No matter the ultimate goal of any legacy X86 system, startup or prologue, should take into consideration the fundamentals. In this case, the intention before dropping into protected or long modes, the user has a means by which to explore the system and have a comprehensive initial screen displaying essential details.
As I don't really expect this code to be implemented by anyone else, the intent is to be informative and detailed enough to be critiqued. This is why the actual address where the code will be executed and opcodes are including in listing.
To facilitate this informative initial screen and for the most part, just for curiosity's sake, the 8 general purpose and 6 segment registers are preserved as passed by BIOS:
7C00 60 pushaw 7C01 06 push es 7C02 1E push ds 7C03 0E push cs 7C04 16 push ss 7C05 0FA0 push fs 7C07 0FA8 push gs
There is a lot to be said for backward compatibility, but as I want to populate conventional space (A0000 - 500) with as many even 512 byte sectors (1277) as possible, the boot sector is not really in a convenient spot. There are three significant features this next bit addresses:
- Extends boot loader beyond 1 sector.
CSto a known value.
- Moves code to lowest possible position in memory.
7C09 B8 5000 mov ax, 0x50 7C0C 8EC0 mov es, ax 7C0E 31DB xor bx, bx ; ES:BX = Destination 7C10 B9 0100 mov cx, 1 ; Re-read sector 0 7C13 B8 0402 mov ax, 0x204 ; 7C16 CD13 int DISKIO 7C18 7303 jnc 7c1d 7C1A F4 hlt 7C1B EBFE jmp $ 7C1D EA 6000 5000 jmp 0x50:0x60 ; Long jump, setting CS
Initially, I haven't implemented an error trap as if there wasn't a problem reading the first sector, then the likelihood of there being one in the next three is negligible.
The next thing is probably one of the most important, as the system needs a reasonably large space for stack and temporary data. My coding style is to utilize procedure frames as much as possible and they can be pretty large at times.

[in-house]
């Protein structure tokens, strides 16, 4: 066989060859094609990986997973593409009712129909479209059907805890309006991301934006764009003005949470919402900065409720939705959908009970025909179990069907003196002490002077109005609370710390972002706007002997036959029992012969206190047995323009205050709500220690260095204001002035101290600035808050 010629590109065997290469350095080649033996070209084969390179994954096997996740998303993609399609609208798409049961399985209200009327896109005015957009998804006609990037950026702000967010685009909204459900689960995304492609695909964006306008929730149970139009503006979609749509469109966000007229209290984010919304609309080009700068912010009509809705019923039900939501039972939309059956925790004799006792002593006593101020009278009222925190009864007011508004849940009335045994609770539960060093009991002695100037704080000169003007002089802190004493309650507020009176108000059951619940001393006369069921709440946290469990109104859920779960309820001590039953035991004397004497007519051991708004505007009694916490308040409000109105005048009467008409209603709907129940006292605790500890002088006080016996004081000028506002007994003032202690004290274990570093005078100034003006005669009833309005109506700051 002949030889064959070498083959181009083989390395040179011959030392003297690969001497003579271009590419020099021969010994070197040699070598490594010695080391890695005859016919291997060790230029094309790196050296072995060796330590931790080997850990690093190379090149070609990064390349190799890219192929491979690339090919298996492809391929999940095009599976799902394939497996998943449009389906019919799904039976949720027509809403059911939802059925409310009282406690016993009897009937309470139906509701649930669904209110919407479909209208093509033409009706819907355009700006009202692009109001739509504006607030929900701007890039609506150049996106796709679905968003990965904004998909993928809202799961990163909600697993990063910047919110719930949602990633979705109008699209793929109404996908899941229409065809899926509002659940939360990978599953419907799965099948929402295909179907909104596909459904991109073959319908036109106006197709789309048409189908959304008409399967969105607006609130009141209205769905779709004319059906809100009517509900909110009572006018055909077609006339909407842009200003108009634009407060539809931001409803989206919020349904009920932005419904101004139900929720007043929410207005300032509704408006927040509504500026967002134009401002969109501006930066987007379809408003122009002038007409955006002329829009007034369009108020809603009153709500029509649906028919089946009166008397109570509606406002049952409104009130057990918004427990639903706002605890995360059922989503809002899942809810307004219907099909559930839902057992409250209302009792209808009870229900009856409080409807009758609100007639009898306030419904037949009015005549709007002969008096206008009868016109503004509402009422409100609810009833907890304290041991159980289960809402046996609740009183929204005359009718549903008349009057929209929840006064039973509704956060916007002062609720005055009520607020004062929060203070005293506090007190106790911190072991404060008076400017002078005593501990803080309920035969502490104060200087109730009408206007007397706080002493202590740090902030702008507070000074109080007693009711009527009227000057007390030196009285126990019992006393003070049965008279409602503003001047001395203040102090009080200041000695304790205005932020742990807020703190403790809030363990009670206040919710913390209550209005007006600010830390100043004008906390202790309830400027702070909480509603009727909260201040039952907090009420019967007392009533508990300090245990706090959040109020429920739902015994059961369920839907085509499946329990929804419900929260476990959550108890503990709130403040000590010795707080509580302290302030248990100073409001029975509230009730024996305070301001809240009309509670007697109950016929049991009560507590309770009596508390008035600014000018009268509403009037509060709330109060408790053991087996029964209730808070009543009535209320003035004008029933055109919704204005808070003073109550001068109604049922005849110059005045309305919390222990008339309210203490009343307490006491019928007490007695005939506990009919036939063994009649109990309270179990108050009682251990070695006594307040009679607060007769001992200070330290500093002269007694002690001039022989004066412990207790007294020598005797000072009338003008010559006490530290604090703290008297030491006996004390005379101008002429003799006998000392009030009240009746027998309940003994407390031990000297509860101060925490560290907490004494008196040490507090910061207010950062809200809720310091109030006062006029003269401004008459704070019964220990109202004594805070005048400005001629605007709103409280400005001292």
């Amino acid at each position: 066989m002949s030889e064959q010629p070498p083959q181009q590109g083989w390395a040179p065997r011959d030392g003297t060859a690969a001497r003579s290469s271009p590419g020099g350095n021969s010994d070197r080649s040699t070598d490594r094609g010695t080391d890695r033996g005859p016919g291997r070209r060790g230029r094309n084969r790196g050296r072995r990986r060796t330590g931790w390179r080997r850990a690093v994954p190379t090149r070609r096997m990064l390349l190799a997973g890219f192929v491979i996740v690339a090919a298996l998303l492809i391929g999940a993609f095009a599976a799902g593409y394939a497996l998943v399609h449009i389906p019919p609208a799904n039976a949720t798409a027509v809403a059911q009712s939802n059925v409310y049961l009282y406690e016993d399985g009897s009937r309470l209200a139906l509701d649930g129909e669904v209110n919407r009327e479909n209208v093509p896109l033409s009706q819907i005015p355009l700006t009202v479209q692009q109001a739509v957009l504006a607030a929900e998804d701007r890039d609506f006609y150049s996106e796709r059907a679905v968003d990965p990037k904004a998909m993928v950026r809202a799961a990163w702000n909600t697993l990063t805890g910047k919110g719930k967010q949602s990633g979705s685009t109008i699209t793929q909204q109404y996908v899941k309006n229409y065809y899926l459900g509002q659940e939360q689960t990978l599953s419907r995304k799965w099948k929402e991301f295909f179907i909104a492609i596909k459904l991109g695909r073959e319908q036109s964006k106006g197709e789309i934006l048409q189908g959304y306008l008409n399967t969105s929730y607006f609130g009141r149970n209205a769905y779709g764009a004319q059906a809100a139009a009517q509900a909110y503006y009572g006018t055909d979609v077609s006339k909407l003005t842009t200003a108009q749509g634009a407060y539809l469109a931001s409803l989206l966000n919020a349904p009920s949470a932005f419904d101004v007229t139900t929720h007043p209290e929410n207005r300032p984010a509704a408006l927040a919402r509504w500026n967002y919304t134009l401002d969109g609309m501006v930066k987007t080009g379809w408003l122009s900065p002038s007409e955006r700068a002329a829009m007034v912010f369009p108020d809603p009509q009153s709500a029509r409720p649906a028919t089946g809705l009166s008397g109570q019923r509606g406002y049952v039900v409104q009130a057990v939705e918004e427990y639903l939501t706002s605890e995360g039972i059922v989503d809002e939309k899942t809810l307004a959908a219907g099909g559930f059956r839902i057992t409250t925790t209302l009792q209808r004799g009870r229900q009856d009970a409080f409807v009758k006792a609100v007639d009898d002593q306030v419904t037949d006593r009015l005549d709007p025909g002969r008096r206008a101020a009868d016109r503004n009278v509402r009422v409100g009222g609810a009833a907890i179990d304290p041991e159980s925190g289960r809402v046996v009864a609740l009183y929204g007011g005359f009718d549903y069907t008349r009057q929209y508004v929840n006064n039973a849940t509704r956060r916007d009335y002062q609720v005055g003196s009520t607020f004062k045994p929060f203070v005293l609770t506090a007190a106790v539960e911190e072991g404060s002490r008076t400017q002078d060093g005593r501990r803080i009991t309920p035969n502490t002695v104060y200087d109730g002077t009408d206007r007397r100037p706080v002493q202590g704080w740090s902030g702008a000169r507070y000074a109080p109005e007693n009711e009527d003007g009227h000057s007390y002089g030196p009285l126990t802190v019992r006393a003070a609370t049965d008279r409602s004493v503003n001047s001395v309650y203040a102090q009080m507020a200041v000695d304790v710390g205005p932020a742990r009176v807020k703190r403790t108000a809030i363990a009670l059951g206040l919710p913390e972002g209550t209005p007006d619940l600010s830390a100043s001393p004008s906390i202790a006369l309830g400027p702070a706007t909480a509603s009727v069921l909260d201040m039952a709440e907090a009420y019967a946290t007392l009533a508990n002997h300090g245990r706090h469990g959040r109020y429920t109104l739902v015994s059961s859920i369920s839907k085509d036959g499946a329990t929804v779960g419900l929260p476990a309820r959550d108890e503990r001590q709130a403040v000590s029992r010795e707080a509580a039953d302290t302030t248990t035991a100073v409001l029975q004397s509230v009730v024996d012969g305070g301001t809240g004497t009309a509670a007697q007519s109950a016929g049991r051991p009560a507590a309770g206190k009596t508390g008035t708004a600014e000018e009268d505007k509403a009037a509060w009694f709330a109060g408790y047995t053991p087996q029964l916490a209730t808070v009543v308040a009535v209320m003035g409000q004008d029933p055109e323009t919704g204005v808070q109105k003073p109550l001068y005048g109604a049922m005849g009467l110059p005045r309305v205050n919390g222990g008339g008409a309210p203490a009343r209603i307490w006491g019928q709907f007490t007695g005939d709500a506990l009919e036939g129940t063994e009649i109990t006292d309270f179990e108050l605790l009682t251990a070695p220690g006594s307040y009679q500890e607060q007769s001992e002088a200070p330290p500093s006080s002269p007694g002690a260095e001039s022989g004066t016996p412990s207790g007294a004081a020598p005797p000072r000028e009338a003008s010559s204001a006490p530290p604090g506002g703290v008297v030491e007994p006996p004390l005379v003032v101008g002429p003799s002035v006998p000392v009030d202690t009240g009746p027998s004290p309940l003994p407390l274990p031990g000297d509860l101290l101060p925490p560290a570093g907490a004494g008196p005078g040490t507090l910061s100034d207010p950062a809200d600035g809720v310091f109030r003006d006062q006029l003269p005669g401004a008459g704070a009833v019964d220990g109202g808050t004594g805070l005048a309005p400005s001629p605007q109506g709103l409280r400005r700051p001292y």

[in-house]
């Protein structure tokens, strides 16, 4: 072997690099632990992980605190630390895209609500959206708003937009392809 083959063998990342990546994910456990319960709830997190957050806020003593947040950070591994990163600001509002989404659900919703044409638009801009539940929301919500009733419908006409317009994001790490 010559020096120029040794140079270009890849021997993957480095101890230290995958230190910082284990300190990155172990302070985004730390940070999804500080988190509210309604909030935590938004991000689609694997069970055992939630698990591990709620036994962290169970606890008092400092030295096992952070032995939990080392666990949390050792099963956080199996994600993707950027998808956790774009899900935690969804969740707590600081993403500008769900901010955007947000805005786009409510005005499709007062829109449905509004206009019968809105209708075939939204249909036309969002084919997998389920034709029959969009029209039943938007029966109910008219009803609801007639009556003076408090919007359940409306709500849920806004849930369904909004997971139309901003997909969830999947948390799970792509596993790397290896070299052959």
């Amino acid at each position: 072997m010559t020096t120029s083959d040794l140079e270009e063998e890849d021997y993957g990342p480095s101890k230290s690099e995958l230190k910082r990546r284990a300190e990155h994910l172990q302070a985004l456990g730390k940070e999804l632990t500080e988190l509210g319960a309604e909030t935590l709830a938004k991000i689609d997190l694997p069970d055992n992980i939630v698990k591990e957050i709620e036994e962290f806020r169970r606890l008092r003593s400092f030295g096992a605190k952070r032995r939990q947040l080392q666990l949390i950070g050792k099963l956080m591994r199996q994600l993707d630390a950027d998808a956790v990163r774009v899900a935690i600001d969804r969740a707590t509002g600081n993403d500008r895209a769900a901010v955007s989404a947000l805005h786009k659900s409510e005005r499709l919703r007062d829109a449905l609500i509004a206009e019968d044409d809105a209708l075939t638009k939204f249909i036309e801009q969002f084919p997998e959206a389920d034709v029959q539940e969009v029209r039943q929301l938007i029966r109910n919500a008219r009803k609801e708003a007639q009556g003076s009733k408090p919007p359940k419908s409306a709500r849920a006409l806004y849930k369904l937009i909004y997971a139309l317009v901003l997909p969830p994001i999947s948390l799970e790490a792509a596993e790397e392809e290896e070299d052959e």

560 FA cli ; Disable interrupts 561 CD12 int 0x12 ; Get # of 1k blocks 563 B1 40 mov cl, 64 ; 1k Blocks to reserve 565 29C8 sub ax, cx 567 C1E0 06 shl ax, 6 ; AX = Bottom of stack segment 56A 8EC0 mov es, ax
Without implementing something that has too much overhead, filling the 64K stack frame with
-1 will allow the stack to be probed to see how deep it has been penetrated if necessary.
56C 31FF xor di, di 56E C1E1 09 shl cx, 9 ; 40 << 9 = 512 * 64 = 32768 571 83C8FF or ax, -1 574 F3AB rep stosw ; Fill frame with FFFFH
Before we can set
SS:SP, those 14 values saved right at the start need to be moved from the existing frame to a new one. There is also going to be a 160-byte scratch area reserved at the top of the frame that will be addressed by
576 BD 60FF mov bp, 0xff60 ; Base of scratch area 579 89EF mov di, bp 57B 83EF 1C sub di, 0x1c ; Space for 14 words 57E 89FB mov bx, di 580 89E6 mov si, sp 582 16 push ss 583 1F pop ds 584 B1 07 mov cl, 7 586 F366A5 rep movsd
Lastly, set new
589 89DC mov sp, bx 58B 06 push es 58C 17 pop ss 58D FB sti
Notice that some procedures are page aligned. This is not done for any sort of optimization, but I can make small changes in a routine with affecting the one below and as I don't use symbols in BOCH's even addresses are just a little easier to remember.
At this point, anything the BIOS has passed on the stack is gone, including the return address into it. I've never come across anything indicating this to be of any relevance but would need to be taken into account if so.
Anyone interested in experimenting with this can PM me and I'll zip up a tarball with the complete project.